BACKGROUND AND AIMS: Cardiac amyloidosis (CA) is usually characterised by a poor outcome in the short-term; clinical and instrumental features are heterogeneous and could characterise subgroups with different prognoses. The aim of our study was to describe a subgroup of patients with CA showing an impressive favourable long-term survival. METHODS: Out of 50 patients (males 65%, 63 ± 11 years) with an echocardiographic and bioptic diagnosis of CA observed from 1991 to 2009, we selected a subgroup of patients surviving more than 50 months from diagnosis (group 1). We described their features at enrolment and during follow-up, comparing them with patients surviving less than 12 months (group 2). RESULTS: We found seven patients (14%) belonging to group 1 and 26 (52%) to group 2. Four out of seven long term survivors suffered from AL amyloidosis, in one case the underlying aetiology was a chronic inflammatory disease, while in two cases remained unknown. At enrolment, group 1 patients showed higher systolic blood pressure with respect to group 2 (140 ± 25 vs. 112 ± 18 mmHg, respectively, p=0.011), and a less thick interventricular septum (IVS) (IVS thickness > 15 mm in 29% vs. 69% of patients, p = 0.049). No patient of group 1 presented left ventricular restrictive filling pattern (0 vs. 31% in group 1 and 2 respectively, p = 0.035), atrial fibrillation (0 vs. 35%, p = 0.024), or progression towards a more severe disease during follow-up. CONCLUSIONS: A not negligible proportion of patients with CA can have a long-term survival. They showed a less severe disease at diagnosis, with substantial stability over time. Further studies on larger populations are necessary to understand the mechanisms underlying this more favourable natural history of the disease. Copyright © 2013 Australian and New Zealand Society of Cardiac and Thoracic Surgeons (ANZSCTS) and the Cardiac Society of Australia and New Zealand (CSANZ). Published by Elsevier B.V. All rights reserved.

Long term survival in patients with cardiac amyloidosis. Prevalence and characterisation during follow-up.

Merlo M;BARBATI, GIULIA;BUSSANI, ROSSANA;SINAGRA, GIANFRANCO
2013

Abstract

BACKGROUND AND AIMS: Cardiac amyloidosis (CA) is usually characterised by a poor outcome in the short-term; clinical and instrumental features are heterogeneous and could characterise subgroups with different prognoses. The aim of our study was to describe a subgroup of patients with CA showing an impressive favourable long-term survival. METHODS: Out of 50 patients (males 65%, 63 ± 11 years) with an echocardiographic and bioptic diagnosis of CA observed from 1991 to 2009, we selected a subgroup of patients surviving more than 50 months from diagnosis (group 1). We described their features at enrolment and during follow-up, comparing them with patients surviving less than 12 months (group 2). RESULTS: We found seven patients (14%) belonging to group 1 and 26 (52%) to group 2. Four out of seven long term survivors suffered from AL amyloidosis, in one case the underlying aetiology was a chronic inflammatory disease, while in two cases remained unknown. At enrolment, group 1 patients showed higher systolic blood pressure with respect to group 2 (140 ± 25 vs. 112 ± 18 mmHg, respectively, p=0.011), and a less thick interventricular septum (IVS) (IVS thickness > 15 mm in 29% vs. 69% of patients, p = 0.049). No patient of group 1 presented left ventricular restrictive filling pattern (0 vs. 31% in group 1 and 2 respectively, p = 0.035), atrial fibrillation (0 vs. 35%, p = 0.024), or progression towards a more severe disease during follow-up. CONCLUSIONS: A not negligible proportion of patients with CA can have a long-term survival. They showed a less severe disease at diagnosis, with substantial stability over time. Further studies on larger populations are necessary to understand the mechanisms underlying this more favourable natural history of the disease. Copyright © 2013 Australian and New Zealand Society of Cardiac and Thoracic Surgeons (ANZSCTS) and the Cardiac Society of Australia and New Zealand (CSANZ). Published by Elsevier B.V. All rights reserved.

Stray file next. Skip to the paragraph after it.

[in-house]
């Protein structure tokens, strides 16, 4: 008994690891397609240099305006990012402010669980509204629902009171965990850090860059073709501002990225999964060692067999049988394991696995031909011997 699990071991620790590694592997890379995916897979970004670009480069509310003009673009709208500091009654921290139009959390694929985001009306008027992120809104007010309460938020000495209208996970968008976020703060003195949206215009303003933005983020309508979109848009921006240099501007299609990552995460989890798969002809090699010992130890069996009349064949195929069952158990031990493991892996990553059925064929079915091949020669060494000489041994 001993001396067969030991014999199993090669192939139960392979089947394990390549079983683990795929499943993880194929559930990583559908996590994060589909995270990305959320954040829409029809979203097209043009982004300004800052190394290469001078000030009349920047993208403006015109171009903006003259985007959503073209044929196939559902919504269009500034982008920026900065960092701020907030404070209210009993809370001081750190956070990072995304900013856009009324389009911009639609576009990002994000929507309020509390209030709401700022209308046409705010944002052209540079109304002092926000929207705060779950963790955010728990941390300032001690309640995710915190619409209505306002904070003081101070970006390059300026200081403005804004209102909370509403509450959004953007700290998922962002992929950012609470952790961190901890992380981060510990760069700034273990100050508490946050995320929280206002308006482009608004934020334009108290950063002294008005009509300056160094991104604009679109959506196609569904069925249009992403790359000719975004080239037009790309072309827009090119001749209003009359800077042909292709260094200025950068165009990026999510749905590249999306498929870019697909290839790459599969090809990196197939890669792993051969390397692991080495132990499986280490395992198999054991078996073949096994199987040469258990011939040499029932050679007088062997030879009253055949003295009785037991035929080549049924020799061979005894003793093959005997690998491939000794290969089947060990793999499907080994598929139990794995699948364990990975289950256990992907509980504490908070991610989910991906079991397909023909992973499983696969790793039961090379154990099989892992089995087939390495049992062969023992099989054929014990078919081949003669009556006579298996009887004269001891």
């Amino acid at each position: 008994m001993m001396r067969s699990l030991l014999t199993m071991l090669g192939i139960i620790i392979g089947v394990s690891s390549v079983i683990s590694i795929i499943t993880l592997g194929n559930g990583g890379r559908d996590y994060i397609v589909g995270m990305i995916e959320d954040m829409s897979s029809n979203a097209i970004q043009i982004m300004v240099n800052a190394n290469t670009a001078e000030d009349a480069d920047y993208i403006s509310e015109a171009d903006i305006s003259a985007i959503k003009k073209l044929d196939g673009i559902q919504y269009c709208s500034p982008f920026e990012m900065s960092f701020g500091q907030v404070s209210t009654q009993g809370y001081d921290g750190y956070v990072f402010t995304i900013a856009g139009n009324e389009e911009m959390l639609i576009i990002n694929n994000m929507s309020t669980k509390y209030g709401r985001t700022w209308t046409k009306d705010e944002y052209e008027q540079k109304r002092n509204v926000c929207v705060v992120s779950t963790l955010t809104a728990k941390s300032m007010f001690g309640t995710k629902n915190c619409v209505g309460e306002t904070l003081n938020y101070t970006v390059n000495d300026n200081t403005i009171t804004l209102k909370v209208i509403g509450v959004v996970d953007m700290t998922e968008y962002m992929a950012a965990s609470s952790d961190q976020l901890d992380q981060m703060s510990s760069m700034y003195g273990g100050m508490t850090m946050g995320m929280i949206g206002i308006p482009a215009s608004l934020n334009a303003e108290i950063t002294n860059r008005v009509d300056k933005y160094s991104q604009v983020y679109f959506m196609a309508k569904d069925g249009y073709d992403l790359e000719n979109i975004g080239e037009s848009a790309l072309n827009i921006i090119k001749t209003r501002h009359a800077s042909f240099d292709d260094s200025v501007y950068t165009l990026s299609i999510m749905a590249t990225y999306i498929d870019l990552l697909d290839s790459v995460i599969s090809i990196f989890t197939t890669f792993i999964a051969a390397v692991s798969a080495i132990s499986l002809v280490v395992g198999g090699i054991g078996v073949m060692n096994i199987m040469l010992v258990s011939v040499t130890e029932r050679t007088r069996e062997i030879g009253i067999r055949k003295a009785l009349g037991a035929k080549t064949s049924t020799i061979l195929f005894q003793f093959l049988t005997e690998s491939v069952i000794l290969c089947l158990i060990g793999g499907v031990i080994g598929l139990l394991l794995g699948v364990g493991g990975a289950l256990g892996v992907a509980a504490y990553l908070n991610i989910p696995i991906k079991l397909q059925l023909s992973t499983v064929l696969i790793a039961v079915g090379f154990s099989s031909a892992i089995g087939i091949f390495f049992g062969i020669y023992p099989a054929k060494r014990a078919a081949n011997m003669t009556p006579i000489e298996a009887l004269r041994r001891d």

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Utilizza questo identificativo per citare o creare un link a questo documento: http://hdl.handle.net/11368/2759757
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